He embarked for Mesopotamia on the 11th February 1917. He moved to the Signal Service Park No.44 on the 27th October 1917.He was posted to the Railway Department on the 6th February 1918.

He was transferred to Class "Z" Army Reserve on demobilization on the 18th November 1919.

Between 1914 and 1919 Reginald V. James is listed as living at Glenholme, 6 Royal Terrace, Portishead.

He spoke both French and Hindustani.

The King approved his admission to the Indian Army Reserve of Officers on the 4th October 1918. He was attached to the Railway Directorate in Bagdad.

He died on the 15th July 1919 in Murree and is listed by the Commonwealth and War Graves Commission has having died in World War 1. His profession is listed at Lieutenant No. 9 Works Comp. The cause of death is listed as Cardiac Failure due to Accidental Overdose of Chloral.

He was buried at Murree on the 16th July 1919 by Chaplin W. W. Castle. Murree lies at approx 6000 ft at the foot of Himalayas in Pakistan. It is an alpine hill-station in the North of Punjab province bordering the Kashmir region that lies on a horizontal ridge running in East-West direction.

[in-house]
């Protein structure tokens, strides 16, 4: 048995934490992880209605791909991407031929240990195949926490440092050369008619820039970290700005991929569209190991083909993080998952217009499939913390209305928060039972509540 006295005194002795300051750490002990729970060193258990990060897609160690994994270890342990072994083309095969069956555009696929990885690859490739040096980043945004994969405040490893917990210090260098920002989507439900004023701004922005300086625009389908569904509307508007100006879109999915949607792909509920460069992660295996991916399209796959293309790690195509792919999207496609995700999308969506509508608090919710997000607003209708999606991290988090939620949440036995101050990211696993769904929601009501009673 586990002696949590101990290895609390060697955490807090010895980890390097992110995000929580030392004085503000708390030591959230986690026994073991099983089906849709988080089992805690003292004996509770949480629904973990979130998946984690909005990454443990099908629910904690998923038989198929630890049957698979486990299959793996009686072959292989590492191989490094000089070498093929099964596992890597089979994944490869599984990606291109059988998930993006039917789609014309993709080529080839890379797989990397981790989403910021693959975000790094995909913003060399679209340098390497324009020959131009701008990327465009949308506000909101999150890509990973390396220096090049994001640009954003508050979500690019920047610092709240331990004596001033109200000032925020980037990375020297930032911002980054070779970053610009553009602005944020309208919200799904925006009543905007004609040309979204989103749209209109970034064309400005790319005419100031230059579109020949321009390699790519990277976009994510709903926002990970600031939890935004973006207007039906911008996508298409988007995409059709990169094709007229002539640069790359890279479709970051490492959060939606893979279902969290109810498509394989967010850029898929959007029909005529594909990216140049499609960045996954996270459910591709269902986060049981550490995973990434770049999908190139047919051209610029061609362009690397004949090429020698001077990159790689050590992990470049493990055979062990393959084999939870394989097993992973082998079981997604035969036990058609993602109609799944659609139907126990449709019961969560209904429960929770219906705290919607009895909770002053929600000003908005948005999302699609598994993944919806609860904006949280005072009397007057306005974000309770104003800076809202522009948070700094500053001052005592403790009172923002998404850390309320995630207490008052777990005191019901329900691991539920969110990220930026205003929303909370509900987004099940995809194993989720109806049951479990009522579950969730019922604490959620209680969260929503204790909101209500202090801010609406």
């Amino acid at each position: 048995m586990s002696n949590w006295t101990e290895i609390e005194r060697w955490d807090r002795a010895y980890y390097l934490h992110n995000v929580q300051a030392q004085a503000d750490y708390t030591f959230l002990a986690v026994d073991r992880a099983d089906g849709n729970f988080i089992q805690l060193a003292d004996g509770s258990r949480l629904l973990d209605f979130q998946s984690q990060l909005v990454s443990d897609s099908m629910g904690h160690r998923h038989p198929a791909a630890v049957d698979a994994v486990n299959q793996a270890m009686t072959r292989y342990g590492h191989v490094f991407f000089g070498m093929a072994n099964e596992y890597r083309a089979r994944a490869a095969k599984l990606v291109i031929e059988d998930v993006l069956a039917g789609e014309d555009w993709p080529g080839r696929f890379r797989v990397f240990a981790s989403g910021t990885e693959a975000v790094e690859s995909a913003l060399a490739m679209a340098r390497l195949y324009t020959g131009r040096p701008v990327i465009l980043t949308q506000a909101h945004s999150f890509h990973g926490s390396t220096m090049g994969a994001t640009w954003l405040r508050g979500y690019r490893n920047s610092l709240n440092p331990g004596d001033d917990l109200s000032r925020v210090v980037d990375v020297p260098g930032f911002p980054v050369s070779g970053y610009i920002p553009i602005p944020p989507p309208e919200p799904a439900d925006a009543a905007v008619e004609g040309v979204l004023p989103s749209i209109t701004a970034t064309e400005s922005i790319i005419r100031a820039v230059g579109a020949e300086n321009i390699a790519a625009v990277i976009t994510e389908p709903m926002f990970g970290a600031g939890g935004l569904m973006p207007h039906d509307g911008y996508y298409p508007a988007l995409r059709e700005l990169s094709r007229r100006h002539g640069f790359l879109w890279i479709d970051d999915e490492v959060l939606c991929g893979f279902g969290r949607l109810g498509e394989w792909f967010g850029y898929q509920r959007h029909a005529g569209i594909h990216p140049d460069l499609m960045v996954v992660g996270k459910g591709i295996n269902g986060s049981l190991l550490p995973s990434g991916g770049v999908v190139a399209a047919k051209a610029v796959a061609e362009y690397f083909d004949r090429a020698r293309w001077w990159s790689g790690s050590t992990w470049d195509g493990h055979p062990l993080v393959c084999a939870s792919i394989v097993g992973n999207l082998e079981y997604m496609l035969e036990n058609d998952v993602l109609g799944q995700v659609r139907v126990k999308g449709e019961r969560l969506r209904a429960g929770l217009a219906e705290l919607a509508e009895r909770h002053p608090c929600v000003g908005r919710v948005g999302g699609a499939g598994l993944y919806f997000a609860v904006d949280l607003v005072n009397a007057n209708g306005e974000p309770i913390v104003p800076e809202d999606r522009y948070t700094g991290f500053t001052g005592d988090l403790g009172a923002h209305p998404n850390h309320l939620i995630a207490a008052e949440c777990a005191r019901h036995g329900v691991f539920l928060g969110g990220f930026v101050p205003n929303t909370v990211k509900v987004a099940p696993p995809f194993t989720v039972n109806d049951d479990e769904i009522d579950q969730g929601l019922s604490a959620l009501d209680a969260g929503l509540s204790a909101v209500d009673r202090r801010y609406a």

Above the grave of Reginald Valpy James in the Pindi Point (Noor Ahata) or New Cemetery in Murree, Punjab, Pakistan. The cross is missing. The cemetery is on a hill and has three levels or terraces. The grave's location is on the middle level, on the right side while facing the valley. Image courtesy of Dr. Ali Jan who has a website at

On the 11th April 1921 the Adjutant General at Army Headquarters, India wrote to the Royal Engineers, Chatham saying his whereabouts were unknown. This was in response to the Manager at Cox & Co, Bankers, Bombay request on the 4th January 1921 wanting to know his whereabouts.

His service record is large, 40 pages long.

Above the terraces of Pindi Point (Noor Ahata) or New Cemetery in Murree, Punjab, Pakistan from the west.  Image courtesy of Dr. Ali Jan who has a website at